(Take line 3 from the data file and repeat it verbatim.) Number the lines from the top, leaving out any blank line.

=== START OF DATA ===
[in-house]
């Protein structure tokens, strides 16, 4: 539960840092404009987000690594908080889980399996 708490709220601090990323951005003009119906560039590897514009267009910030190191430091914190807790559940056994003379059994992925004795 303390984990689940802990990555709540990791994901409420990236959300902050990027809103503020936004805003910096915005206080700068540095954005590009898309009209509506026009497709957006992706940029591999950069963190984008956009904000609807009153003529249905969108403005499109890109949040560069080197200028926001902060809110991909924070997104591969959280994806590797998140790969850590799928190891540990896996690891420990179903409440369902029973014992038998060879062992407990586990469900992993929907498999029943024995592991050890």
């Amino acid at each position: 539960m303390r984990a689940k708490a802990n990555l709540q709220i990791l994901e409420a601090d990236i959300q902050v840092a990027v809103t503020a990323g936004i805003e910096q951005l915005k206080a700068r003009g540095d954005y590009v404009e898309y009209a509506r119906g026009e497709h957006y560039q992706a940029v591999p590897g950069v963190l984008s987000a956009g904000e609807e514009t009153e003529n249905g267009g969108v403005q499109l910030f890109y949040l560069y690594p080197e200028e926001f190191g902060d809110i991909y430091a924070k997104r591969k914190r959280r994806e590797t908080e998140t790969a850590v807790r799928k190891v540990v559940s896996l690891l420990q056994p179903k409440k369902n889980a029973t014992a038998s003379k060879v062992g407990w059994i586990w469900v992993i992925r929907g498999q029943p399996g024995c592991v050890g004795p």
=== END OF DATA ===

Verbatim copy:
């Amino acid at each position: 539960m303390r984990a689940k708490a802990n990555l709540q709220i990791l994901e409420a601090d990236i959300q902050v840092a990027v809103t503020a990323g936004i805003e910096q951005l915005k206080a700068r003009g540095d954005y590009v404009e898309y009209a509506r119906g026009e497709h957006y560039q992706a940029v591999p590897g950069v963190l984008s987000a956009g904000e609807e514009t009153e003529n249905g267009g969108v403005q499109l910030f890109y949040l560069y690594p080197e200028e926001f190191g902060d809110i991909y430091a924070k997104r591969k914190r959280r994806e590797t908080e998140t790969a850590v807790r799928k190891v540990v559940s896996l690891l420990q056994p179903k409440k369902n889980a029973t014992a038998s003379k060879v062992g407990w059994i586990w469900v992993i992925r929907g498999q029943p399996g024995c592991v050890g004795p």